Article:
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February 15, 2020

Newcastle reemerges, spreads in California

State officials blame broken quarantines, call for added biosecurity
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Virulent Newcastle disease resurged in Southern California as people broke quarantines by moving birds and farming equipment, state authorities said.

After two months without any known infections, state and federal authorities confirmed new ones starting in mid-November and continuing through the end of the year. Their investigation led to a community in San Bernardino County.

“We now have 20 new cases under investigation, all linked to the recent Bloomington area outbreak,” State Veterinarian Annette Jones wrote in a Dec. 23, 2019, alert.


By Dec. 31, all but three of the new infections were in San Bernardino County, with two in Riverside County and one in Los Angeles County, according to U.S. Department of Agriculture data.

Virulent Newcastle disease is a contagious, untreatable, and deadly viral respiratory infection of birds. State and federal agriculture authorities have quarantined and depopulated poultry since the outbreak began in spring 2018.

“As a reminder, last year the disease was spread from San Bernardino to LA and Riverside counties and beyond, leading to widespread highly infected areas, infected poultry farms, the death of over 1.2 million birds, and significant financial and emotional strain on poultry owners and disease control agencies,” Dr. Jones said in December’s alert.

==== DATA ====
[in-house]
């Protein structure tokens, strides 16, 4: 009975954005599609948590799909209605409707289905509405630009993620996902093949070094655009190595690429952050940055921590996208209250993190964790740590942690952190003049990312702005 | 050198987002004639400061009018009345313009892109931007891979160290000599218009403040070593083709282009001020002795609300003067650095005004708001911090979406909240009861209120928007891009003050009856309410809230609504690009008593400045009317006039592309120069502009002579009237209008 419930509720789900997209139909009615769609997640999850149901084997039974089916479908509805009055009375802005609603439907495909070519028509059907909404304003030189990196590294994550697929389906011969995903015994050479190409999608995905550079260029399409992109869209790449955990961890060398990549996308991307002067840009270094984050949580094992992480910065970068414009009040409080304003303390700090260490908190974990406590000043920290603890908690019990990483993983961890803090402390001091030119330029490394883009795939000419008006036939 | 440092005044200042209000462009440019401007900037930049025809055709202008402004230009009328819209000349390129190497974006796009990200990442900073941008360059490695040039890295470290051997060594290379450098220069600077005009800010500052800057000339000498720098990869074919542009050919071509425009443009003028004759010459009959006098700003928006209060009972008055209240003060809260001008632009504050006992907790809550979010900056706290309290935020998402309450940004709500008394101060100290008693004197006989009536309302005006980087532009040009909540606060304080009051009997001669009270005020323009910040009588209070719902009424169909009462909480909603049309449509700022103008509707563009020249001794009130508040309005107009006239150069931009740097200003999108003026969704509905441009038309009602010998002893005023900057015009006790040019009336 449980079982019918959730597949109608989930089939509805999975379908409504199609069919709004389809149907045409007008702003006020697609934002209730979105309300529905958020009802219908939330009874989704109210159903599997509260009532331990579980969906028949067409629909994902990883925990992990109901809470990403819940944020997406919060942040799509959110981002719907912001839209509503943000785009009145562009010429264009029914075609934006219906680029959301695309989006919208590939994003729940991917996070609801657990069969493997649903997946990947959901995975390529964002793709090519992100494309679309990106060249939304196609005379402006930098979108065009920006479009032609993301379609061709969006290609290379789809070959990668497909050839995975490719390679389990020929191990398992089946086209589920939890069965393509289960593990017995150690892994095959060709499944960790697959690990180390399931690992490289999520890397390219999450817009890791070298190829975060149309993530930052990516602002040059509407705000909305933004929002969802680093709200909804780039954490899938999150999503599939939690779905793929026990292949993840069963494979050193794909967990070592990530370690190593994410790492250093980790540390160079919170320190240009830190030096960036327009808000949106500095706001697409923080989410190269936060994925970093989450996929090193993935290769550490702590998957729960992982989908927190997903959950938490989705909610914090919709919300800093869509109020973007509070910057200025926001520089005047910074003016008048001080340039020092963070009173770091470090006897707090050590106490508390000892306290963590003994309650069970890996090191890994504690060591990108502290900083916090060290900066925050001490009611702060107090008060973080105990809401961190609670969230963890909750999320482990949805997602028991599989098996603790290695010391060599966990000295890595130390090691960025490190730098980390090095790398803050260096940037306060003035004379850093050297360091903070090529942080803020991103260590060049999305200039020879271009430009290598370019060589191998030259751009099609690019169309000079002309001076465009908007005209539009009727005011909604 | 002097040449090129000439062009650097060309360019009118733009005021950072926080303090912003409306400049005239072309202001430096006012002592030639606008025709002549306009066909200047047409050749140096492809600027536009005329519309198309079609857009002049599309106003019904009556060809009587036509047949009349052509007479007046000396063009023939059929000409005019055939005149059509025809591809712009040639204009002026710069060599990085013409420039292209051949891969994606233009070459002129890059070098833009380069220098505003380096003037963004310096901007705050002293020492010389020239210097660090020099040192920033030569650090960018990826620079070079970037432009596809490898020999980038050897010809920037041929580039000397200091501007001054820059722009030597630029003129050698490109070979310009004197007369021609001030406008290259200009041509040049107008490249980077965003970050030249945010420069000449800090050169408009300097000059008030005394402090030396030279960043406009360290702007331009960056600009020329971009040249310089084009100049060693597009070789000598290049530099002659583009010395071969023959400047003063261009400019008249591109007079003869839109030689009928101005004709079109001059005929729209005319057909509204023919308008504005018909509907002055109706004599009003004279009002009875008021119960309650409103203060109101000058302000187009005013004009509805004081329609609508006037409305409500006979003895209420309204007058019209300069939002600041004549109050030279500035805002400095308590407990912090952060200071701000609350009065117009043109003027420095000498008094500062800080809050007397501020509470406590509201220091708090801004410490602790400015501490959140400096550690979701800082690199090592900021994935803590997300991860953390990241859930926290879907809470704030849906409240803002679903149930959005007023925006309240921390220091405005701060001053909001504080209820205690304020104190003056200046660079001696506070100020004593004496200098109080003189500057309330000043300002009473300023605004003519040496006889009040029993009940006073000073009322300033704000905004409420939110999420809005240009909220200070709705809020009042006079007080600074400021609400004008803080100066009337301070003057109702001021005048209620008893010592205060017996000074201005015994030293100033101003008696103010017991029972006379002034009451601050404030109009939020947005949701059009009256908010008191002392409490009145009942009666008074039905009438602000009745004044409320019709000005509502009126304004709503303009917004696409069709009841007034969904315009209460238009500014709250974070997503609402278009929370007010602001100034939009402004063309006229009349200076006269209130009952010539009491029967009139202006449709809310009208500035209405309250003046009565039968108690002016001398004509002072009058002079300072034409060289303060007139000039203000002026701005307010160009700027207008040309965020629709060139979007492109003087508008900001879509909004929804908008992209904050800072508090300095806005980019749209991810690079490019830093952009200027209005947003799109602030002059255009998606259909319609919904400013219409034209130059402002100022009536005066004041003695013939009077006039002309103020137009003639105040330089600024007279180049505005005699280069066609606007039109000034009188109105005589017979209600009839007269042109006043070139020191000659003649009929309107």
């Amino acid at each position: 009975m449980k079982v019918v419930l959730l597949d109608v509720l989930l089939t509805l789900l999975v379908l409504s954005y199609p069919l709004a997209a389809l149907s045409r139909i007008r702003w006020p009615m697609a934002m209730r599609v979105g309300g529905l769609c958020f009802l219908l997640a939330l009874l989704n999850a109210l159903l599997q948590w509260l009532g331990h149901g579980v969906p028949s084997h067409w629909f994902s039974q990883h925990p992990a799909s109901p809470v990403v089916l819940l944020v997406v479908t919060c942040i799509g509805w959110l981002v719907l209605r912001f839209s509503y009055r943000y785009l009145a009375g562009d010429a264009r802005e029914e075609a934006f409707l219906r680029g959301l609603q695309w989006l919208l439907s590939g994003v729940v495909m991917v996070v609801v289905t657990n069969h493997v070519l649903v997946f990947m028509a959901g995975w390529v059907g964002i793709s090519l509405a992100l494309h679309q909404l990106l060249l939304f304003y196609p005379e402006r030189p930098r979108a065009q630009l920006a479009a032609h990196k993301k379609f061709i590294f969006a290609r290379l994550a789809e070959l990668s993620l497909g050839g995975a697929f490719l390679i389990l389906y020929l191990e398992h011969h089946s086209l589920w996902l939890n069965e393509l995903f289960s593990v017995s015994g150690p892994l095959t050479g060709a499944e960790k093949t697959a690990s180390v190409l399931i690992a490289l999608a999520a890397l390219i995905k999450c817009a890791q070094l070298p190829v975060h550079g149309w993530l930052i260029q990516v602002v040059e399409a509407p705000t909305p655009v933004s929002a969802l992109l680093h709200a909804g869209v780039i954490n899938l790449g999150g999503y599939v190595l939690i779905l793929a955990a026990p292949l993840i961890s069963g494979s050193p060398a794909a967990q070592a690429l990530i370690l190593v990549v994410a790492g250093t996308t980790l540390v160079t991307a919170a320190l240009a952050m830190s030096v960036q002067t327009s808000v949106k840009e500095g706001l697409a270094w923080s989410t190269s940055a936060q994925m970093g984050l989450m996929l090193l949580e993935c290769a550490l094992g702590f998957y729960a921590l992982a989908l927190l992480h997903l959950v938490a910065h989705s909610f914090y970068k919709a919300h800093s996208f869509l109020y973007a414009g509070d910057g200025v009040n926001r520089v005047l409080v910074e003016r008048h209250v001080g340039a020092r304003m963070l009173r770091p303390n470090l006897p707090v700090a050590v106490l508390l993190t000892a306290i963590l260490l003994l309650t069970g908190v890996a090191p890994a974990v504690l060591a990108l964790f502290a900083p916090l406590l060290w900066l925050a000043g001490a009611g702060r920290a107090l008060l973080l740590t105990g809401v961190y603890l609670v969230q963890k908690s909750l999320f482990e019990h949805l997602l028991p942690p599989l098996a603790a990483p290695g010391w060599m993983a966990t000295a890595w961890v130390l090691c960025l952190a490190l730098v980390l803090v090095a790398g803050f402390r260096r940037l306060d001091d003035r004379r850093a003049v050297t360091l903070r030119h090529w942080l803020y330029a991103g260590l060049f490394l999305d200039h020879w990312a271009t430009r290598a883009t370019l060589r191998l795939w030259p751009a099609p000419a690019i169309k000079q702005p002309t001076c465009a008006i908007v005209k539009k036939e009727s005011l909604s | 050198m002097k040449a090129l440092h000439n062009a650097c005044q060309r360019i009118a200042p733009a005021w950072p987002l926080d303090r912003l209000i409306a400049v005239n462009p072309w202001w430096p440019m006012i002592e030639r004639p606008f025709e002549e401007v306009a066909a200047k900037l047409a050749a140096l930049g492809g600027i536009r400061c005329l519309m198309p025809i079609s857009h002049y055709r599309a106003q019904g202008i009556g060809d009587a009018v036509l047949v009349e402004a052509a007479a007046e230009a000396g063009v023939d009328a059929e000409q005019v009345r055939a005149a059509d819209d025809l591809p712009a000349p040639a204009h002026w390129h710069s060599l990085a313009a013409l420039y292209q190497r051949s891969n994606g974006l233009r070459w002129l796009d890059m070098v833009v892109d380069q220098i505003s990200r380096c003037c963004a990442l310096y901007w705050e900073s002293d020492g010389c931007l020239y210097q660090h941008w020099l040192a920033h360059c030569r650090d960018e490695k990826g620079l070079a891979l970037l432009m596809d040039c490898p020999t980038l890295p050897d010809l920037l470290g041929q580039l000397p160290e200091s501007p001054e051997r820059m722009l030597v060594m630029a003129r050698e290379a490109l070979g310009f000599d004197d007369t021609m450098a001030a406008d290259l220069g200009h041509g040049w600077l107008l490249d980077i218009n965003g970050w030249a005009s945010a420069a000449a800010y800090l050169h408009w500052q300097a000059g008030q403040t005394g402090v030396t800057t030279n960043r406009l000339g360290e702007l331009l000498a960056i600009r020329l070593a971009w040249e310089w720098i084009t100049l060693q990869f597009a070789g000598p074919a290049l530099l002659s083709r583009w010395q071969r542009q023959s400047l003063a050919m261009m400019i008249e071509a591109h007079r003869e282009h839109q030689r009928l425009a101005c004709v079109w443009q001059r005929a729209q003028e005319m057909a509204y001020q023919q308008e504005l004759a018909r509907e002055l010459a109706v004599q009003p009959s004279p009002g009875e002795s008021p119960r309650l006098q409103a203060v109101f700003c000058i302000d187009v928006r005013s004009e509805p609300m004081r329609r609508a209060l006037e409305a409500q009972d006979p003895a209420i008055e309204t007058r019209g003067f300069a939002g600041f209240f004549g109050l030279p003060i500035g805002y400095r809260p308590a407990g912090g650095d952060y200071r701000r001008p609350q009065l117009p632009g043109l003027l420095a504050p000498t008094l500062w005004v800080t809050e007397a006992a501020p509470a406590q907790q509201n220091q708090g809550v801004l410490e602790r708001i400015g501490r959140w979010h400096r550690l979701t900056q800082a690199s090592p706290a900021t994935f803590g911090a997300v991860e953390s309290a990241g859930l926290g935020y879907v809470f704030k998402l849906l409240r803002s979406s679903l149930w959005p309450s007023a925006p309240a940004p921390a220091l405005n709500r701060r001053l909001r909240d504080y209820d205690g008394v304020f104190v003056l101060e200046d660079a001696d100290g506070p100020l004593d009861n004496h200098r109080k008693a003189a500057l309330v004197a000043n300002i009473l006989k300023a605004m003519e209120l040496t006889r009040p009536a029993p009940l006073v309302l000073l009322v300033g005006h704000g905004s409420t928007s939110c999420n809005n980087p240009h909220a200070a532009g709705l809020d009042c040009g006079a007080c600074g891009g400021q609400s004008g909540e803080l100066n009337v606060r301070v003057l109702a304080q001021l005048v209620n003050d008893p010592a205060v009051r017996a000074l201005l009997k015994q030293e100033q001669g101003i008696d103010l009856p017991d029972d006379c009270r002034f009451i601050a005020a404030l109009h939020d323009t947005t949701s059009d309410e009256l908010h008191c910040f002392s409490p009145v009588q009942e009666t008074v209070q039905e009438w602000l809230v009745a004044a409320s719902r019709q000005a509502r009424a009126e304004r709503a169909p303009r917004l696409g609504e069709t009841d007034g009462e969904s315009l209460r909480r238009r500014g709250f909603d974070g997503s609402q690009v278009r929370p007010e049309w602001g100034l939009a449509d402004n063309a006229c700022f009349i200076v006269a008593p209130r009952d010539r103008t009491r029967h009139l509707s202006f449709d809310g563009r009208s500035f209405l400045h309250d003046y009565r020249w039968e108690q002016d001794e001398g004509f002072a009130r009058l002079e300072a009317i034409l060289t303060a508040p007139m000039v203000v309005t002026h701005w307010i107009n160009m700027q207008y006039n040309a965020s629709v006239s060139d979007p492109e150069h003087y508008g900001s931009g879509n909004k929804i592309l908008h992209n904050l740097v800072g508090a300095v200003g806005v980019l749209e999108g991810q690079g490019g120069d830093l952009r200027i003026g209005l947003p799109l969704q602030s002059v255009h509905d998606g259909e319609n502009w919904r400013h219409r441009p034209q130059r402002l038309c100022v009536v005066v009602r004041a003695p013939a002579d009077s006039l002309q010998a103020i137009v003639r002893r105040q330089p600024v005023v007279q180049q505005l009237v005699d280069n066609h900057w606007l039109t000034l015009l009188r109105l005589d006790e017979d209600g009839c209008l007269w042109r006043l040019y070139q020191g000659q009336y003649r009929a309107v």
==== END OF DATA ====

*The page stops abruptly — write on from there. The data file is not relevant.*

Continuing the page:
The disease spread to about 470 places, most of them homes with backyard flocks, according to USDA data. But most of the deaths from the disease occurred in the four commercial poultry facilities with infections.

State animal health authorities warn that birds spread the disease before becoming ill, so halting poultry movement is the only way to stop the outbreak.

The California Department of Food and Agriculture’s Animal Health and Food Safety Services began imposing quarantines on poultry and other owned birds in affected areas in May 2018. Starting in February 2019, the quarantine affected birds throughout Los Angeles County and in portions of San Bernardino and Riverside counties. The CDFA’s quarantine notice states that the quarantine also applies to eggs, manure, feed, carcasses, feather, and poultry-use equipment.

The Dec. 23 alert states that people also carry the virus on their hands and feet. The virus survives long-distance trips, as shown by single infection sites in Utah, Arizona, and Northern California.

In a Dec. 31 announcement, CDFA officials warned poultry producers they need to maintain heightened biosecurity standards at least through March 1, when the state will provide an updated risk evaluation.

USDA Animal and Plant Health Inspection Service officials indicated in December they plan to create a program that would certify poultry breeding flocks are free from Newcastle disease and allow continued trade during an outbreak. But they delayed the plan later that month because they found that adding such a program requires updating federal regulations.

The Newcastle disease–clean program, through the National Poultry Improvement Plan, would let flock owners continue engaging in trade during a Newcastle outbreak if those owners use vaccination or serologic testing to prove their flocks are unaffected. The program would accept flocks only from states requiring that veterinarians report all confirmed Newcastle infections and that animal health laboratories look for Newcastle infections when investigating unexplained deaths, respiratory disease, or egg production declines.